Official death toll in Bihar state climbs to 75 but aid agencies claim thousands are missing
At least 20 people have died after an overcrowded rescue boat capsized in flood-ravaged parts of northern India.
Officials said the situation was worsening because of heavy rains and a greater discharge of water from neighboring Nepal.
The rescue boat capsized last night in Madhepura district, 95 miles north-east of Patna, the capital of impoverished Bihar state.
"The boat was overcrowded because people panicked to be rescued and clambered on board," said police superintendent O N Bhaskar.
Eight people swam to safety and 32 were rescued by army troops, he said.
An army rescue worker was among those killed.
The death toll from this year's monsoon season across India has climbed past 800. Some 1.2 million people have been marooned and about 2 million more affected in Bihar, where the Kosi river has burst its banks and submerged all roads leading to the region.
Rising waters have swept away and drowned at least 75 people in Bihar since the start of the monsoon season in June, said Prataya Amrit, secretary of the state's disaster management department.
Aid agencies claim the Indian government is playing down the scale of the disaster and not taking into account thousands of people who they say are missing after the Bihar floods.
India's prime minister, Manmohan Singh, has described the situation as a national calamity.
Authorities have rescued nearly 140,000 people and put most of them in state-run relief camps, Amrit said.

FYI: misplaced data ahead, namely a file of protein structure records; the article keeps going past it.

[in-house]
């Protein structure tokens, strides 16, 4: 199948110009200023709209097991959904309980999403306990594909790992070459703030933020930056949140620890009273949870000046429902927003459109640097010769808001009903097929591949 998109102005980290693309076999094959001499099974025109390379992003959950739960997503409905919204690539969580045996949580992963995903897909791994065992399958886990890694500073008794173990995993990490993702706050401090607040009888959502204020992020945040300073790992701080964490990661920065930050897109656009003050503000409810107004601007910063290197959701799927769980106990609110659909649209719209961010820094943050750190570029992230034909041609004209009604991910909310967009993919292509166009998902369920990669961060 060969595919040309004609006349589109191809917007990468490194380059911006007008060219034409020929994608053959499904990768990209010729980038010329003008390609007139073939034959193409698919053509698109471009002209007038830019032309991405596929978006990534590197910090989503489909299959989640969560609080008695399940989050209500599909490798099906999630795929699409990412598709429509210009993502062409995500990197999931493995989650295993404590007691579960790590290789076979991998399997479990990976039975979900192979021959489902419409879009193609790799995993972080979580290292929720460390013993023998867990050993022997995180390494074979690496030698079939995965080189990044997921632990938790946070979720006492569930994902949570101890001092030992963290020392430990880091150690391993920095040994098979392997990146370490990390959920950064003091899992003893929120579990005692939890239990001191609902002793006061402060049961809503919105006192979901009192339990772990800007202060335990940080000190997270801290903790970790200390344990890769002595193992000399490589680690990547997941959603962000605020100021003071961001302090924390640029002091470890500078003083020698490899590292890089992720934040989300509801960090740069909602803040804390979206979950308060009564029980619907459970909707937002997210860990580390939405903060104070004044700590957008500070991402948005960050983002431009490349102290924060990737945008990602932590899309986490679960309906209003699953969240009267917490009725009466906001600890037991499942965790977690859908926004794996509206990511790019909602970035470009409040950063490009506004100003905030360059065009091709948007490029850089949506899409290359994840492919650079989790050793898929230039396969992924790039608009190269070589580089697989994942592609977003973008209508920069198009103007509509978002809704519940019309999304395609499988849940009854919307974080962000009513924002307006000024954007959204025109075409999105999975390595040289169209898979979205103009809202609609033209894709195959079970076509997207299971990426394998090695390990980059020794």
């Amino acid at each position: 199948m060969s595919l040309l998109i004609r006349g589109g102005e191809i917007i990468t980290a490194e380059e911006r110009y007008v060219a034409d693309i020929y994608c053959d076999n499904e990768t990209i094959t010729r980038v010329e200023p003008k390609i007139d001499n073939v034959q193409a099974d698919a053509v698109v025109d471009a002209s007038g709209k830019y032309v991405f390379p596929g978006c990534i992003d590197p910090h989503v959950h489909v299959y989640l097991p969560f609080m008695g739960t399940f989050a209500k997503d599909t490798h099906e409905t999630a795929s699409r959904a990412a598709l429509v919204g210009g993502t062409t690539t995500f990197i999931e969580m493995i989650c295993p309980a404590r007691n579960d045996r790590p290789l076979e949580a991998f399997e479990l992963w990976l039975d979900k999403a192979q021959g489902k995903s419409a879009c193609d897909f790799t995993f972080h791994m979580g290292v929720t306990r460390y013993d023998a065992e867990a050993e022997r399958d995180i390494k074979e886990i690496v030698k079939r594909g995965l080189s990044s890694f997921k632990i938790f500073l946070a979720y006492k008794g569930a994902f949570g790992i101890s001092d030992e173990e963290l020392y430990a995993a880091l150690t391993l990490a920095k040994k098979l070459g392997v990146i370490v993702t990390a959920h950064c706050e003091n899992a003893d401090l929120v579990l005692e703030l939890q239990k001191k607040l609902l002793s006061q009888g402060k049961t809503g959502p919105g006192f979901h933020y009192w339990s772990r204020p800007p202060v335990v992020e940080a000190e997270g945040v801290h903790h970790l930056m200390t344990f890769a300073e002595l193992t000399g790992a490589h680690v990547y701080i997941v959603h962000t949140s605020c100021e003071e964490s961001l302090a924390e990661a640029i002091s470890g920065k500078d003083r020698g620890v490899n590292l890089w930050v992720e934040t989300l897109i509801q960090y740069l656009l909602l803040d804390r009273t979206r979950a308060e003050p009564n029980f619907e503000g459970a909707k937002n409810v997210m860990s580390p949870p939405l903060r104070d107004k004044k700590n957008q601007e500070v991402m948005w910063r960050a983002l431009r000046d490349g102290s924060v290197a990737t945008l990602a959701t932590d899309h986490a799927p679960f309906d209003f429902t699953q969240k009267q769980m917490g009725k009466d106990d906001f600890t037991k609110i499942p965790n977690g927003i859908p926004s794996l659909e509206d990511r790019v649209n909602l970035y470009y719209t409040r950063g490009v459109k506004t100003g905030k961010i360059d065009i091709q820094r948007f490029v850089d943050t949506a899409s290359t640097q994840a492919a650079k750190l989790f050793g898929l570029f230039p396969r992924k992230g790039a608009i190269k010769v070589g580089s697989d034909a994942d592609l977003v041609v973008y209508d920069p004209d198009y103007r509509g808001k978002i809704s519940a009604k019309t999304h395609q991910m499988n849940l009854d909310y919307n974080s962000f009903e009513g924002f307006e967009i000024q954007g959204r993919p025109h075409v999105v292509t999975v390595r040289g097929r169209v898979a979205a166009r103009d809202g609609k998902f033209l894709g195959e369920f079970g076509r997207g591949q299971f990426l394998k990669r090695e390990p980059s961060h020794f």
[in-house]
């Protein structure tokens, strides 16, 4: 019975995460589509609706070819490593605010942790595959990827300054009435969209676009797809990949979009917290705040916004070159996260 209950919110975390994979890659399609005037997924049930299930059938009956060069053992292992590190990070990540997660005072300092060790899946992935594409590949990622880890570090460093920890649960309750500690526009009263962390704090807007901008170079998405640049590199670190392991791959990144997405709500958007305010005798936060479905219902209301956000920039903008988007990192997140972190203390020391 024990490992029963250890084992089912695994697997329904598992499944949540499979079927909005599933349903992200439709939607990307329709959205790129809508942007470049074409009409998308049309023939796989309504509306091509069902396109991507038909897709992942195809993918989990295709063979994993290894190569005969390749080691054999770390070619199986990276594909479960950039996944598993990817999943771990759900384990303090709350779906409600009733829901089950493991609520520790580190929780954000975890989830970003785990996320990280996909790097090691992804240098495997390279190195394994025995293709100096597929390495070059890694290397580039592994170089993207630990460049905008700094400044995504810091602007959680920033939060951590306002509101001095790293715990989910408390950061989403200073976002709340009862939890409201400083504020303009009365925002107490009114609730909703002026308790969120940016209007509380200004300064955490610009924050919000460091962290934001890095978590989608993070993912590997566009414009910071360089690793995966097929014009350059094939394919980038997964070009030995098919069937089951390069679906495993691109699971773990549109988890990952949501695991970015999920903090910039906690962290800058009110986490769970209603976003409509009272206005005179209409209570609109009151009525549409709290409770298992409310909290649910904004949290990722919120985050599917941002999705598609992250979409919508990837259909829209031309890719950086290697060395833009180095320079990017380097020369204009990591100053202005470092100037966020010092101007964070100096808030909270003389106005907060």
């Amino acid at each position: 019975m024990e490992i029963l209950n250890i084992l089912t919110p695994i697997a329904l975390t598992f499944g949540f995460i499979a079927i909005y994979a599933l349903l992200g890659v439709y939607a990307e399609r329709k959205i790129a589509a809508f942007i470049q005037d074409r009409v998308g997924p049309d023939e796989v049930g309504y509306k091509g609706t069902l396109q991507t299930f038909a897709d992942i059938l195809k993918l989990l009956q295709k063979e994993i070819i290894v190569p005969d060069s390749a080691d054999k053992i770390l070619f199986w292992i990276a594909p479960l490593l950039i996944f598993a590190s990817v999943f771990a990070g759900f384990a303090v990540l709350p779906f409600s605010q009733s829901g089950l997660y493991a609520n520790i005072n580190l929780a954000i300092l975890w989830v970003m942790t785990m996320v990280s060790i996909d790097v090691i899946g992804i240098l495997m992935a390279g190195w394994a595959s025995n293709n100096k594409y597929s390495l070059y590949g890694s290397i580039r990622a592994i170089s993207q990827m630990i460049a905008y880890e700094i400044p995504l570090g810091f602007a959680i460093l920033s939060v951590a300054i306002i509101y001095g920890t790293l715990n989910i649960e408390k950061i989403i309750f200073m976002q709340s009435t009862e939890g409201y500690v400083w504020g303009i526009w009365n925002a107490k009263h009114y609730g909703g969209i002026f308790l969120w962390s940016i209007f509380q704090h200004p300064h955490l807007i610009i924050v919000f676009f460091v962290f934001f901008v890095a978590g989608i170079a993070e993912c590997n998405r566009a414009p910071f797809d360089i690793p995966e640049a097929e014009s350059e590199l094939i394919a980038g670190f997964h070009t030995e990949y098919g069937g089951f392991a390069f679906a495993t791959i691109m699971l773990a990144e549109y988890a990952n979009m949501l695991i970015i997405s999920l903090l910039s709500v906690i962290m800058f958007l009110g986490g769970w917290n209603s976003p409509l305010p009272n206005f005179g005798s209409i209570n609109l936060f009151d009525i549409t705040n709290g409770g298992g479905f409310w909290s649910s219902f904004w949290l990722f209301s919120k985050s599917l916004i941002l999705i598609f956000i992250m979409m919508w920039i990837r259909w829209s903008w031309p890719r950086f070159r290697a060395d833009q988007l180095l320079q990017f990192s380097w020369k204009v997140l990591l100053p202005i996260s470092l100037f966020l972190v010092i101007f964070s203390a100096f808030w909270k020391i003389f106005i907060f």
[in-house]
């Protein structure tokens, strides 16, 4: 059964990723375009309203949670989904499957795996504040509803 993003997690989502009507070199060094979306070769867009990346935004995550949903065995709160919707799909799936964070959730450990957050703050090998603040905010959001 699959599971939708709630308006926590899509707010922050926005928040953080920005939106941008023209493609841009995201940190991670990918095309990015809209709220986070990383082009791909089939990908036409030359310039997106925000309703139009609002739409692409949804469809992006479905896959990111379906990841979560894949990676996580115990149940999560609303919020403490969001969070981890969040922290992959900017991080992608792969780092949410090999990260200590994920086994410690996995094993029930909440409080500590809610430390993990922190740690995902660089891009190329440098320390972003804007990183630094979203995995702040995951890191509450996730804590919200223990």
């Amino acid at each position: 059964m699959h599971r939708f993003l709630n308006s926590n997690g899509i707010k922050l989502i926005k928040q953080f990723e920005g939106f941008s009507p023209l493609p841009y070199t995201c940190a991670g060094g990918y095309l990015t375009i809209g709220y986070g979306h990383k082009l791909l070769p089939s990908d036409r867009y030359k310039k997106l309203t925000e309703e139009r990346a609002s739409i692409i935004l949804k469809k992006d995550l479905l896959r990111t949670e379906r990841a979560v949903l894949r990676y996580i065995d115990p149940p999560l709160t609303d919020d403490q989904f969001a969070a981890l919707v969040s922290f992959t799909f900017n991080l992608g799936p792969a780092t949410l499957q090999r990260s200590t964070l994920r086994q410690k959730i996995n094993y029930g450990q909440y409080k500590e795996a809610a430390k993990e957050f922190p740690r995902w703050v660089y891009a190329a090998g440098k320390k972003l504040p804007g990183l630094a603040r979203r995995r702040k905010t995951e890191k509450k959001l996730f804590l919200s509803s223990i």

The situation was getting worse because of heavy rains in the region and the breach in the embankment in the Kosi river that is swelling on the Nepalese side.
"We can't assess the extent of the damage. It is colossal," Amrit said. "But we will only be able to tell the extent after the water recedes."
The Indian government has made available more than $200m (£110m) to combat monsoon flooding.
Almost 1,500 soldiers have boosted rescue efforts in Bihar state with air force helicopters dropping food to hundreds of thousand of people stranded by the rampaging river.
India's monsoon season, which lasts from June to September, brings rain vital for the country's farmers but often also causes massive destruction.
Despite rescue operations, officials in Bihar have warned that the real danger is still ahead.
When the swollen Kosi river burst its banks in Nepal just north of the Indian border, it changed course, flowing through a fresh channel 75 miles to the east that has no protective embankments.
The river traditionally swells to a flood peak in October.
In 2007, monsoon floods killed more than 2,200 people across south Asia and left 31 million homeless, short of food or with other problems. The UN called last year's floods the worst in living memory.